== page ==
Spider-Man vs Kingpin

7. Spider-Man Burns Kingpin

From: Ultimate Spider-Man #12

Switching gears to the early days of the Ultimate Universe, in Ultimate Spider-Man's second arc, Brian Michael Bendis and Mark Bagley put together a killer of a story revolving around Spidey getting his feet wet as the new hero on the block. Part of Spidey's "Learning Curve" (the name of the arc) is finding out the hard way that it's tough to take down a well-connected mob boss like Wilson Fisk, aka the Kingpin of crime.

Not to pull the old whippersnapper card, but back in the day, Kingpin was actually introduced as an adversary for Spider-Man. It was until Frank Miller came along on Daredevil that anyone thought that 'Ol Hornhead would want anything to do with the rotund bossman. With Kingpin already factoring into the Daredevil Netflix series in April (and Vincent D'Onofrio playing the part), Marvel/Sony might want to consider using Fisk as a villain in its 2017 Spider-Man movie. It would establish Spidey's street level roots, while also tying into the larger Defenders universe the MCU is building out through Netflix. Plus it would provide an opportunity to recreate this classic scene from Ultimate Spider-Man where Spidey conquers the Kingpin's goons and then proceeds to pull out a list of "you're so fat" jokes that he delivers straight to Fisk's stunned face.

Daredevil vs Spider-Man

6. Spider-Man and Daredevil Slug it Out

From: Spectacular Spider-Man #110

One of the truly great things about Spider-Man is despite the fact that he's a hero with an extraordinary sense of honor and responsibility, he still manages to exhibit an impetuous side that makes him likely to get flip or agitated around other people – even other heroes. In the iconic "Death of Jean DeWolff" arc by Peter David and Rich Buckler, Spidey is tracking down the killer of police captain Jean DeWolff while Daredevil is chasing after the same person after the death of a judge. Once Spider-Man unmasks the Sin-Eater as police officer Stan Carter, he goes ballistic, severely beating the man. Daredevil intercedes, reminding Spider-Man that Carter deserves a fair trial like everyone else. That's when Spidey turns his rage towards Daredevil and starts beating the snot out of him.

The two eventually resolve their differences and even reveal their secret identities to each other in the process. Spidey appreciates how Daredevil stopped him from doing something he might regret, while Daredevil is all like, "thanks, I really needed to get punched through that window" (paraphrasing here). As mentioned in the previous entry, while it's going to be great fun to see Spider-Man interact with the Avengers and the cosmic threat of Thanos, one can't forget that for the bulk of his career, Spidey has been considered a "street level" hero. With that in mind, it would be a huge missed opportunity if Marvel doesn't find a way to work Spider-Man into its street level Netflix universe by having him swing by to interact with Daredevil, Luke Cage, Iron Fist and Jessica Jones.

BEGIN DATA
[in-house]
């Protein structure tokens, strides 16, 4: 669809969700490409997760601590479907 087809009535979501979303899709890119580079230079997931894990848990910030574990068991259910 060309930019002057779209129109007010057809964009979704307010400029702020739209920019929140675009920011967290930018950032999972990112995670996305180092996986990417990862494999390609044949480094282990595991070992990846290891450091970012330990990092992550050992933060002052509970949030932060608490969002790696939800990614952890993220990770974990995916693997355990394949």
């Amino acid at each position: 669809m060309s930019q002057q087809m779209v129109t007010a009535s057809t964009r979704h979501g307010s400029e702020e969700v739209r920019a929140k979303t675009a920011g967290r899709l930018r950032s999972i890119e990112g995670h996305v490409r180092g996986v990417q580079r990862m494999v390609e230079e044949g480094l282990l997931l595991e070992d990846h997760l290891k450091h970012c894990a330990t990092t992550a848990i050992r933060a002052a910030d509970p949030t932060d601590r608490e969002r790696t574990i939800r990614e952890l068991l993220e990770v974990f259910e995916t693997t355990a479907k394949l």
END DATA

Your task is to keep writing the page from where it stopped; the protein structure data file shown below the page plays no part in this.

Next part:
Spider-Man vs Red Skull

5. Red Skull Murdered Spider-Man's Parents

From: Amazing Spider-Man Annual #5

As part of Sony's The Amazing Spider-Man reboot, a peculiar amount of focus was placed on the origins and deaths of Peter Parker's parents. In borrowing some of the content from the Ultimate Universe, these movies implicated the leadership of the evil corporation Oscorp as being the perpetrators of the Parkers' murders. It's was an interesting way to tie Peter's origin more closely to that of Norman and Harry Osborn, but most fans dismissed the subplot as being unnecessary.

If the new Marvel/Sony arrangement wants to perpetuate the Parker family history/mystery, then perhaps the film could make reference to this big reveal from a late 1960s Spider-Man annual issue which marked the first time anyone attempted to explain the origins of Peter's parents. In this version of Spider-Man history, Peter learns that his parents were S.H.I.E.L.D. agents and were framed as American traitors by Captain America's arch nemesis, the Red Skull. Spider-Man battles the Skull in this historic issue, and recovers evidence that would clear the name of his parents in the process. It's a fantastic moment of vindication for Spider-Man while it would also provide Marvel/Sony with an opportunity to bring the iconic Red Skull back to the big screen after his one and only appearance in Captain America: The First Avenger.

Punisher vs Spider-Man

4. Spider-Man Meets the Punisher

From: Amazing Spider-Man #129

While longtime Spidey scribe Gerry Conway likes to promote himself as "the man who killed Gwen Stacy," that clearly shortchanges all of the other contributions he's made to comics and the Spider-Man mythos. For example, Conway is also responsible (along with artist Ross Andru) for the creation of one of comic's most enduring anti-heroes, Frank Castle, aka, the Punisher.

The Punisher first appears in Amazing Spider-Man #129 when he is hired by the villain the Jackal to hunt down Spidey (who has been accused by the Daily Bugle of murdering Norman Osborn). Conway's script immediately depicts Castle as an unhinged vigilante who is not afraid to resort to extreme violence/murder in the name of vengeance. Because of this story, Spider-Man and the Punisher have long been inextricably linked. In fact, it wasn't until Frank Miller came along during his Daredevil run that Punisher started to spread his wings beyond the Spider-Verse.